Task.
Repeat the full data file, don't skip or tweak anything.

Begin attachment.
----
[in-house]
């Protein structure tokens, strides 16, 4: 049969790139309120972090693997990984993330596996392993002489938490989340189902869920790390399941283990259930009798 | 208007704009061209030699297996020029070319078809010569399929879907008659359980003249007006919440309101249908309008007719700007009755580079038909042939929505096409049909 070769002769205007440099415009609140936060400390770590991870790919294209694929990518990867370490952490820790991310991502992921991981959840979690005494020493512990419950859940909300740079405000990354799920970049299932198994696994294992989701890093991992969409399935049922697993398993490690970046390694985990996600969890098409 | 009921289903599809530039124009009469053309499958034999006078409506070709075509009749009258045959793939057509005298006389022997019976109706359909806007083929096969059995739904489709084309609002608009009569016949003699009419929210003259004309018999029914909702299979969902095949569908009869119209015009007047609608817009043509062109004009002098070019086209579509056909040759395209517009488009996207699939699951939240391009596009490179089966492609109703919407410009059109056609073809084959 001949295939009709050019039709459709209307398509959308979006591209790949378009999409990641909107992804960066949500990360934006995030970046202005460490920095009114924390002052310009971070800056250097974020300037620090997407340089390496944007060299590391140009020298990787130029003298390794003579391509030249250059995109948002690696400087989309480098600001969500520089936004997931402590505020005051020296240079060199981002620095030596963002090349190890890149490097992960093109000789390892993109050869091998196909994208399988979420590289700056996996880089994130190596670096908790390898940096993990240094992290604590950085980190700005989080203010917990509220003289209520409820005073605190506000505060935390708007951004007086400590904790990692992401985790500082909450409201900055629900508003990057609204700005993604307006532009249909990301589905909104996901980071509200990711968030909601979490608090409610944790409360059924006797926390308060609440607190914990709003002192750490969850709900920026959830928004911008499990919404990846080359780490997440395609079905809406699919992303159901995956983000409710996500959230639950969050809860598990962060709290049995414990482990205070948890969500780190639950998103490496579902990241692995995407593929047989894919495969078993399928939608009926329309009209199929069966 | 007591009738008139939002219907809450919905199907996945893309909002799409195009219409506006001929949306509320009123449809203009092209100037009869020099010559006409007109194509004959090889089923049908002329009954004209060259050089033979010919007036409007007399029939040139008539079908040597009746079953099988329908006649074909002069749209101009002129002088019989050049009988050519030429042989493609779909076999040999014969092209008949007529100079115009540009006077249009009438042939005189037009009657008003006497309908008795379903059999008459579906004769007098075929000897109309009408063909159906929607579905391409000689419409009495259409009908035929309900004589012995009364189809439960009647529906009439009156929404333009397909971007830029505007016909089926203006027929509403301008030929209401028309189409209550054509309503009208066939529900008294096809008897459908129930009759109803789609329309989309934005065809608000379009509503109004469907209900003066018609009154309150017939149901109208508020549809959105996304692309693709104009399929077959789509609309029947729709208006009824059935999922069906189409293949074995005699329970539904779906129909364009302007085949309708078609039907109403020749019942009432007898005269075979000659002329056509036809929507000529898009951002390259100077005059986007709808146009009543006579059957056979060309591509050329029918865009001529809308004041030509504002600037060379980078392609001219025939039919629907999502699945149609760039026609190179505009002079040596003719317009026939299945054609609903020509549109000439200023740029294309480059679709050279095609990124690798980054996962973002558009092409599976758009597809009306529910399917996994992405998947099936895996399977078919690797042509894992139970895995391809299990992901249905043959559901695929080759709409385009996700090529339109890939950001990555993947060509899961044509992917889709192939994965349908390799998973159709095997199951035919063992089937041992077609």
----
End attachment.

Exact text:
[in-house]
């Protein structure tokens, strides 16, 4: 049969790139309120972090693997990984993330596996392993002489938490989340189902869920790390399941283990259930009798 | 208007704009061209030699297996020029070319078809010569399929879907008659359980003249007006919440309101249908309008007719700007009755580079038909042939929505096409049909 070769002769205007440099415009609140936060400390770590991870790919294209694929990518990867370490952490820790991310991502992921991981959840979690005494020493512990419950859940909300740079405000990354799920970049299932198994696994294992989701890093991992969409399935049922697993398993490690970046390694985990996600969890098409 | 009921289903599809530039124009009469053309499958034999006078409506070709075509009749009258045959793939057509005298006389022997019976109706359909806007083929096969059995739904489709084309609002608009009569016949003699009419929210003259004309018999029914909702299979969902095949569908009869119209015009007047609608817009043509062109004009002098070019086209579509056909040759395209517009488009996207699939699951939240391009596009490179089966492609109703919407410009059109056609073809084959 001949295939009709050019039709459709209307398509959308979006591209790949378009999409990641909107992804960066949500990360934006995030970046202005460490920095009114924390002052310009971070800056250097974020300037620090997407340089390496944007060299590391140009020298990787130029003298390794003579391509030249250059995109948002690696400087989309480098600001969500520089936004997931402590505020005051020296240079060199981002620095030596963002090349190890890149490097992960093109000789390892993109050869091998196909994208399988979420590289700056996996880089994130190596670096908790390898940096993990240094992290604590950085980190700005989080203010917990509220003289209520409820005073605190506000505060935390708007951004007086400590904790990692992401985790500082909450409201900055629900508003990057609204700005993604307006532009249909990301589905909104996901980071509200990711968030909601979490608090409610944790409360059924006797926390308060609440607190914990709003002192750490969850709900920026959830928004911008499990919404990846080359780490997440395609079905809406699919992303159901995956983000409710996500959230639950969050809860598990962060709290049995414990482990205070948890969500780190639950998103490496579902990241692995995407593929047989894919495969078993399928939608009926329309009209199929069966 | 007591009738008139939002219907809450919905199907996945893309909002799409195009219409506006001929949306509320009123449809203009092209100037009869020099010559006409007109194509004959090889089923049908002329009954004209060259050089033979010919007036409007007399029939040139008539079908040597009746079953099988329908006649074909002069749209101009002129002088019989050049009988050519030429042989493609779909076999040999014969092209008949007529100079115009540009006077249009009438042939005189037009009657008003006497309908008795379903059999008459579906004769007098075929000897109309009408063909159906929607579905391409000689419409009495259409009908035929309900004589012995009364189809439960009647529906009439009156929404333009397909971007830029505007016909089926203006027929509403301008030929209401028309189409209550054509309503009208066939529900008294096809008897459908129930009759109803789609329309989309934005065809608000379009509503109004469907209900003066018609009154309150017939149901109208508020549809959105996304692309693709104009399929077959789509609309029947729709208006009824059935999922069906189409293949074995005699329970539904779906129909364009302007085949309708078609039907109403020749019942009432007898005269075979000659002329056509036809929507000529898009951002390259100077005059986007709808146009009543006579059957056979060309591509050329029918865009001529809308004041030509504002600037060379980078392609001219025939039919629907999502699945149609760039026609190179505009002079040596003719317009026939299945054609609903020509549109000439200023740029294309480059679709050279095609990124690798980054996962973002558009092409599976758009597809009306529910399917996994992405998947099936895996399977078919690797042509894992139970895995391809299990992901249905043959559901695929080759709409385009996700090529339109890939950001990555993947060509899961044509992917889709192939994965349908390799998973159709095997199951035919063992089937041992077609």